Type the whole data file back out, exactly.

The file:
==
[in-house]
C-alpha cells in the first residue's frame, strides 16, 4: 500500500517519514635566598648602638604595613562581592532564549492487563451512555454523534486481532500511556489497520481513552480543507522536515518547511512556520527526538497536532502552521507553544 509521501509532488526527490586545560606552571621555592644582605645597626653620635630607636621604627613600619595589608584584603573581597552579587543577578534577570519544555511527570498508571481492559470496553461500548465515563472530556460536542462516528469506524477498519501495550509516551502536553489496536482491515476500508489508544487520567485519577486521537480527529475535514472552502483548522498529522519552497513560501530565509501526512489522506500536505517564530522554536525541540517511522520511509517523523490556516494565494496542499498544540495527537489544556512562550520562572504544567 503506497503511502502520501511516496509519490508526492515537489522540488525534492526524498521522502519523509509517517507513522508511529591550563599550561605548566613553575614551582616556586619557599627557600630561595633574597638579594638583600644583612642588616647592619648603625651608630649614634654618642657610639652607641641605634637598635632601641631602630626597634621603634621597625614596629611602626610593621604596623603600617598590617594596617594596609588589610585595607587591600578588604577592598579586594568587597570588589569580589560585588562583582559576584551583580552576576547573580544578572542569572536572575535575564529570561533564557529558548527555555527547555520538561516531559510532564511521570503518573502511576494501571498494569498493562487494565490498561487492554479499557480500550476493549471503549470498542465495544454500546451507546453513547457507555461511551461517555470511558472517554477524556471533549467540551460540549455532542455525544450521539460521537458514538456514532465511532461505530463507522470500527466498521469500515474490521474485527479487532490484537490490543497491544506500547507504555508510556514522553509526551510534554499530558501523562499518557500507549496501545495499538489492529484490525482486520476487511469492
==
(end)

[in-house]
C-alpha cells in the first residue's frame, strides 16, 4: 500500500517519514635566598648602638604595613562581592532564549492487563451512555454523534486481532500511556489497520481513552480543507522536515518547511512556520527526538497536532502552521507553544 509521501509532488526527490586545560606552571621555592644582605645597626653620635630607636621604627613600619595589608584584603573581597552579587543577578534577570519544555511527570498508571481492559470496553461500548465515563472530556460536542462516528469506524477498519501495550509516551502536553489496536482491515476500508489508544487520567485519577486521537480527529475535514472552502483548522498529522519552497513560501530565509501526512489522506500536505517564530522554536525541540517511522520511509517523523490556516494565494496542499498544540495527537489544556512562550520562572504544567 503506497503511502502520501511516496509519490508526492515537489522540488525534492526524498521522502519523509509517517507513522508511529591550563599550561605548566613553575614551582616556586619557599627557600630561595633574597638579594638583600644583612642588616647592619648603625651608630649614634654618642657610639652607641641605634637598635632601641631602630626597634621603634621597625614596629611602626610593621604596623603600617598590617594596617594596609588589610585595607587591600578588604577592598579586594568587597570588589569580589560585588562583582559576584551583580552576576547573580544578572542569572536572575535575564529570561533564557529558548527555555527547555520538561516531559510532564511521570503518573502511576494501571498494569498493562487494565490498561487492554479499557480500550476493549471503549470498542465495544454500546451507546453513547457507555461511551461517555470511558472517554477524556471533549467540551460540549455532542455525544450521539460521537458514538456514532465511532461505530463507522470500527466498521469500515474490521474485527479487532490484537490490543497491544506500547507504555508510556514522553509526551510534554499530558501523562499518557500507549496501545495499538489492529484490525482486520476487511469492